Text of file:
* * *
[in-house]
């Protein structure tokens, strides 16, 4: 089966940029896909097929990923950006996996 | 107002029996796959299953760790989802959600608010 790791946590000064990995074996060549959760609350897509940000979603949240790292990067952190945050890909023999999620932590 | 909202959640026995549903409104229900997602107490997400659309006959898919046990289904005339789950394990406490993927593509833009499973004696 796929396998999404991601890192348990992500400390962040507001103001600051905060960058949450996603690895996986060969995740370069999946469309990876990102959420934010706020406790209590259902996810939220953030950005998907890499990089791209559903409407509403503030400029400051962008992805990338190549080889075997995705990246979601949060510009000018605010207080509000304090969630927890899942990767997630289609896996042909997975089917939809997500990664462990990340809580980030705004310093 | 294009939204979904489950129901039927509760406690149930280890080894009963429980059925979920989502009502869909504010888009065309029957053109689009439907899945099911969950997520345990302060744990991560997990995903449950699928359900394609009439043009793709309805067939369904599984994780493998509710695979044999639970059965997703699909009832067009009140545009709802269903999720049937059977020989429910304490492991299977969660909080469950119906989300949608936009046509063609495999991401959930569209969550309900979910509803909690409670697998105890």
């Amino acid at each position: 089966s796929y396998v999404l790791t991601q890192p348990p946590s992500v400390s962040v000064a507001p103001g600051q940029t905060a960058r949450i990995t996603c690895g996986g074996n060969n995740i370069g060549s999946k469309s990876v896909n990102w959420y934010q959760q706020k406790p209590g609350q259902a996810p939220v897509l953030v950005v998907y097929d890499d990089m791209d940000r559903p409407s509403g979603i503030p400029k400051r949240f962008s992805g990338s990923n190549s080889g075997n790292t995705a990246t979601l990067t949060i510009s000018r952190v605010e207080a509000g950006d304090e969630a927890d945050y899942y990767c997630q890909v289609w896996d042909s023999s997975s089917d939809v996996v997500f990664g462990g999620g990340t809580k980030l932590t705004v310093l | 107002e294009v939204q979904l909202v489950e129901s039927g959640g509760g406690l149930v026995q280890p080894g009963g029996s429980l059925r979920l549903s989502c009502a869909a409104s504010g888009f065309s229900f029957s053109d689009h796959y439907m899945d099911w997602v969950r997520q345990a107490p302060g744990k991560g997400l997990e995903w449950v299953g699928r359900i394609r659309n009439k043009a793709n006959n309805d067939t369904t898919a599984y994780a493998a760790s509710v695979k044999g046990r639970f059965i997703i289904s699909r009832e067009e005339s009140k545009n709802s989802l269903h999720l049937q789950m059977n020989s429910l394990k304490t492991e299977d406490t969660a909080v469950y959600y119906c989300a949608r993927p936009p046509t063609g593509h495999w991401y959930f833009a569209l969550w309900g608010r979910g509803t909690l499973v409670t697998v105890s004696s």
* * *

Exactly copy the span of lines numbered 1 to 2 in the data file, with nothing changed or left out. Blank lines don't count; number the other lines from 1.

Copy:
[in-house]
């Protein structure tokens, strides 16, 4: 089966940029896909097929990923950006996996 | 107002029996796959299953760790989802959600608010 790791946590000064990995074996060549959760609350897509940000979603949240790292990067952190945050890909023999999620932590 | 909202959640026995549903409104229900997602107490997400659309006959898919046990289904005339789950394990406490993927593509833009499973004696 796929396998999404991601890192348990992500400390962040507001103001600051905060960058949450996603690895996986060969995740370069999946469309990876990102959420934010706020406790209590259902996810939220953030950005998907890499990089791209559903409407509403503030400029400051962008992805990338190549080889075997995705990246979601949060510009000018605010207080509000304090969630927890899942990767997630289609896996042909997975089917939809997500990664462990990340809580980030705004310093 | 294009939204979904489950129901039927509760406690149930280890080894009963429980059925979920989502009502869909504010888009065309029957053109689009439907899945099911969950997520345990302060744990991560997990995903449950699928359900394609009439043009793709309805067939369904599984994780493998509710695979044999639970059965997703699909009832067009009140545009709802269903999720049937059977020989429910304490492991299977969660909080469950119906989300949608936009046509063609495999991401959930569209969550309900979910509803909690409670697998105890």